Fernando Prado Ayuso published a decree censuring American television EWTN
Two weights and two measures. Once again, this genuine motto can be said to be the driving force behind the activities of the Supreme Pontiff and the bishops appointed by him.
In the Church that says it is opening up to the world, starting a dialogue with everyone and giving a voice to anyone who wants to speak, we increasingly come across a considerable number of bishops who censor those who do not think like them.
In the past, at least, things were done without fear and with due solemnity. We would have expected the promulgation of a bull Licet ab initio and the appointment of a further council of cardinals, ‘intelligent’ as Pope Francis would call them, to draw up a list of sites that cannot be drawn on because they are too critical of the Augustus Pontiff.
Instead, in keeping with the current climate, His Excellency Bishop Fernando Prado Ayuso has seen fit to sign a decree categorically prohibiting the diocese’s media from publishing content from the American television station Eternal Word Television Network.
Within the diocesan bulletin of San Sebastián, the presbyters found this worrying surprise. This climate of persecution and censorship of all those who raise questions about the work of the Pope is clearly in contradiction with the words of Francis, who continues to say: “Not listening is one of the evils of our time, even in the Church”
Also in his Message for the 56th World Communications Day, the Pontiff wrote: “On the contrary, human beings tend to flee the relationship, to turn their back and “close their ears” so they do not have to listen. The refusal to listen often ends up turning into aggression towards the other, as happened to those listening to the deacon Stephen who, covering their ears, all turned on him at once”.
And again: “This is a symptom of the fact that, rather than seeking the true and the good, consensus is sought; rather than listening, one pays attention to the audience. Good communication, instead, does not try to impress the public with a soundbite, with the aim of ridiculing the other person, but pays attention to the reasons of the other person and tries to grasp the complexity of reality. It is sad when, even in the Church, ideological alignments are formed and listening disappears, leaving sterile opposition in its wake”.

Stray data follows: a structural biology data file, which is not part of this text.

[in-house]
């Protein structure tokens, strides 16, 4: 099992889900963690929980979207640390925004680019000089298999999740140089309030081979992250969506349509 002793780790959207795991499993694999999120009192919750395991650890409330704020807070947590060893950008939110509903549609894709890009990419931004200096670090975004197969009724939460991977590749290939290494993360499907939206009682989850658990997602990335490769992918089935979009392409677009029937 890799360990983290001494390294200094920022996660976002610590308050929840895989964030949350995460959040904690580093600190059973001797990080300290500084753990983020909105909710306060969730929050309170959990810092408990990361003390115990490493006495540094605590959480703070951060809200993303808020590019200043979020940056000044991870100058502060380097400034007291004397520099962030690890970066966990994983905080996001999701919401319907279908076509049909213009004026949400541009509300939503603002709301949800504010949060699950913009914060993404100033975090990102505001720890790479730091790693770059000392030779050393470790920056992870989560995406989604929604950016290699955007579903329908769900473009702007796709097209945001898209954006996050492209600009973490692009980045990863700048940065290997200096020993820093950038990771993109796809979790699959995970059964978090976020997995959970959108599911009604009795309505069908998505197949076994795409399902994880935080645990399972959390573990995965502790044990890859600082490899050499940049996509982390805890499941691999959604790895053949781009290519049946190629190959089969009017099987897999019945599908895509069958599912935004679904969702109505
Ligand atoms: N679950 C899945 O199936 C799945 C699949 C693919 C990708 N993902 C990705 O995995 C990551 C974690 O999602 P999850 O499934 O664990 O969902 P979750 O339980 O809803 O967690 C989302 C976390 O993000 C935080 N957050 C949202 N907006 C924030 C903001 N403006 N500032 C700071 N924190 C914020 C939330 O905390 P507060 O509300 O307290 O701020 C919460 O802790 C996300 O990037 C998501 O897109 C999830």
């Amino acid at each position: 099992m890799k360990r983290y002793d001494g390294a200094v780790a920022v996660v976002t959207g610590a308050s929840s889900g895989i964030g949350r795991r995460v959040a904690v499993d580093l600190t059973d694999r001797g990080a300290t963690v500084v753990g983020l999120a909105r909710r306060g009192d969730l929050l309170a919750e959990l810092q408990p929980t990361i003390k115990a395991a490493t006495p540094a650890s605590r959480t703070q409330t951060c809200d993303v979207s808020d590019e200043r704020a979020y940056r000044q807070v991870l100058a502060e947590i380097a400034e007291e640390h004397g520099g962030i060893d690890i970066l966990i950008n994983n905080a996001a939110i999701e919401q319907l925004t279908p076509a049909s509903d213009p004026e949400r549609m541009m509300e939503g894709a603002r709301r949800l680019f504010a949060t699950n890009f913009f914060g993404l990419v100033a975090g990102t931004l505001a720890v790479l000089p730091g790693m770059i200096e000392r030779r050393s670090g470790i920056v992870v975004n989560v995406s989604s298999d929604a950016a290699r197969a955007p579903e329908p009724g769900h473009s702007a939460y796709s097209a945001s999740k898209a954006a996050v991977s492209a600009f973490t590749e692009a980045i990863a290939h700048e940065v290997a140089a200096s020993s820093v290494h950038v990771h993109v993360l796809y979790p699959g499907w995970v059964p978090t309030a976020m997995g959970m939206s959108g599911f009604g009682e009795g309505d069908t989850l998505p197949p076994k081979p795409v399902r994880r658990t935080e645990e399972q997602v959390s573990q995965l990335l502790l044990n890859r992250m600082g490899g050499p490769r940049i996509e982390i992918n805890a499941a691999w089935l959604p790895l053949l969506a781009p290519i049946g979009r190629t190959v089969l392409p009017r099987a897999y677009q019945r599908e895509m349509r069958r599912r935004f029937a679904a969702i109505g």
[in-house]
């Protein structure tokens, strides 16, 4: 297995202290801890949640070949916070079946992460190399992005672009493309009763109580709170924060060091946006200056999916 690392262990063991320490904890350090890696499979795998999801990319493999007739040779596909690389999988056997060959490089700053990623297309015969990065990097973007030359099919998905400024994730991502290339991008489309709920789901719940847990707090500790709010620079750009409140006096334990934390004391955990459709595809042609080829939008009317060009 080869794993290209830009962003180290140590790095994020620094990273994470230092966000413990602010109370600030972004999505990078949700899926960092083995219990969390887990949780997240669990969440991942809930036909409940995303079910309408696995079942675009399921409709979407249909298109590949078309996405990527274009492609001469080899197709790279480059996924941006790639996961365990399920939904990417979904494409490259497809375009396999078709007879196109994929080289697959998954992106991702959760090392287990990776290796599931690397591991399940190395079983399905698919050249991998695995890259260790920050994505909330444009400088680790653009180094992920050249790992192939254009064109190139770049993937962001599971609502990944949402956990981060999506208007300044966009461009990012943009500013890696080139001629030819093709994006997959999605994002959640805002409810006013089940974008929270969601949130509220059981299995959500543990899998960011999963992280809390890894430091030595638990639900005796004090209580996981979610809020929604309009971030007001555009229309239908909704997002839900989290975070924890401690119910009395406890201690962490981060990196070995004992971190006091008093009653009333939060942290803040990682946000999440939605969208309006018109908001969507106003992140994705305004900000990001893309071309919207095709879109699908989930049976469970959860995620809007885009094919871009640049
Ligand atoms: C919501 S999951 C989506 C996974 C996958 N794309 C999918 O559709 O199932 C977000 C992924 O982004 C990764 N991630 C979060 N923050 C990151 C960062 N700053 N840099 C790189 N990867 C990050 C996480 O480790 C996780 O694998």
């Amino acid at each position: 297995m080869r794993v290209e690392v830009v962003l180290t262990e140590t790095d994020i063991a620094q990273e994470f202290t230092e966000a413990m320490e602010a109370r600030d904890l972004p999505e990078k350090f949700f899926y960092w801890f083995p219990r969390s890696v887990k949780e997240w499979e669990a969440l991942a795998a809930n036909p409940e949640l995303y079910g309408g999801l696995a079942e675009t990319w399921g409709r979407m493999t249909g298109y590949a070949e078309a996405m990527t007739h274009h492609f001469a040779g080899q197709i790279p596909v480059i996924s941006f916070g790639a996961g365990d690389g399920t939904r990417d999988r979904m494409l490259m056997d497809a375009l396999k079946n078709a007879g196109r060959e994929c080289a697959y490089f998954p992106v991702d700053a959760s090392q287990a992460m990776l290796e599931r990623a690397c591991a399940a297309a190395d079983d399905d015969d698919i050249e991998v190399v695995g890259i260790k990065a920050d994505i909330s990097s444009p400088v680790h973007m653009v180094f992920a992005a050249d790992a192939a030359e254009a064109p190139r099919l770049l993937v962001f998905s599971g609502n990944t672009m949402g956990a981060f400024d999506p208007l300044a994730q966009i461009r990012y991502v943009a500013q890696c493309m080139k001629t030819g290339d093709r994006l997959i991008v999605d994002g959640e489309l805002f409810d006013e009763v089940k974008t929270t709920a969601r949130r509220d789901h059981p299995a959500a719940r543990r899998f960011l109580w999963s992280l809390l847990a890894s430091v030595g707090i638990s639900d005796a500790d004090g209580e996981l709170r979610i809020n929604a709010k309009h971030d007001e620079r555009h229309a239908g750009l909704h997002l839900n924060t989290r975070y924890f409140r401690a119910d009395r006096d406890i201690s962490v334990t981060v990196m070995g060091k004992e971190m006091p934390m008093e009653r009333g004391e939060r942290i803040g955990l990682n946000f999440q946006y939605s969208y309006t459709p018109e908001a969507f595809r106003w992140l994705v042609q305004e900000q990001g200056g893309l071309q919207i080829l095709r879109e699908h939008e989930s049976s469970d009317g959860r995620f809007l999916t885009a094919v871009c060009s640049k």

His Holiness’ Secretary of State also lashed out at EWTN saying: “Catholic media, as you well know, play an important role in the task of the new evangelisation. This is why it is good that they feel themselves to be an active part of the life of the Church, first of all by living in a spirit of communion with the Bishop of Rome. This is all the more urgent today, at a time marked by excessively dramatic debates, even within the Church, which do not even spare the person and the Magisterium of the Pontiff“.
This rhetoric, however, is clearly an abuse that the Pontiff himself is forcing. There have been discussions and debates in the Church since its inception. Peter and Paul are examples of this. Criticism and discussion do not break communion, rather they strengthen it. Those media that, rather than being servile, highlight light and shade and do so with love for Peter and, above all, for the Truth, must be appreciated.
Otherwise, by silencing all critical voices and even censoring them, one commits an abuse of conscience. Perhaps by making people believe that by criticising the Pope they are going to hell. Spanish bishop Fernando Prado Ayuso’s decree is clearly an abuse and is also a flag to wave at Santa Marta to show how ‘loyal to the master’ one is. Besides, San Sebastián is not a cardinal’s see, so this could be a point in his favour.
Silere non possum